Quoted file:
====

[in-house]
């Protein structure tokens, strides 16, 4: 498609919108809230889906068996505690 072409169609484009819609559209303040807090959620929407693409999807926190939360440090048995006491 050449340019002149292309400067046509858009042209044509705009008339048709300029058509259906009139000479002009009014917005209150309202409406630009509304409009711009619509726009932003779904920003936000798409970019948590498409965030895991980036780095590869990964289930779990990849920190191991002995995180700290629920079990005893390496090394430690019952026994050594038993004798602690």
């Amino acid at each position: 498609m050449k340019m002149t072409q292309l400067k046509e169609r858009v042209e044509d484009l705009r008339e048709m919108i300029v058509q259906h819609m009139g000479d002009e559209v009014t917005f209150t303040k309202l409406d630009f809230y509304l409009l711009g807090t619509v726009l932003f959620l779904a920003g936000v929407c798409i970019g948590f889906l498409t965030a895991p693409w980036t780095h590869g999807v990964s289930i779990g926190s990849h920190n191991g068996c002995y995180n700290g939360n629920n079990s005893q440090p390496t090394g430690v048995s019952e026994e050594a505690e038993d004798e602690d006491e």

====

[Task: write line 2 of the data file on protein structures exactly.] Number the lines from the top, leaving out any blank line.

């Protein structure tokens, strides 16, 4: 498609919108809230889906068996505690 072409169609484009819609559209303040807090959620929407693409999807926190939360440090048995006491 050449340019002149292309400067046509858009042209044509705009008339048709300029058509259906009139000479002009009014917005209150309202409406630009509304409009711009619509726009932003779904920003936000798409970019948590498409965030895991980036780095590869990964289930779990990849920190191991002995995180700290629920079990005893390496090394430690019952026994050594038993004798602690």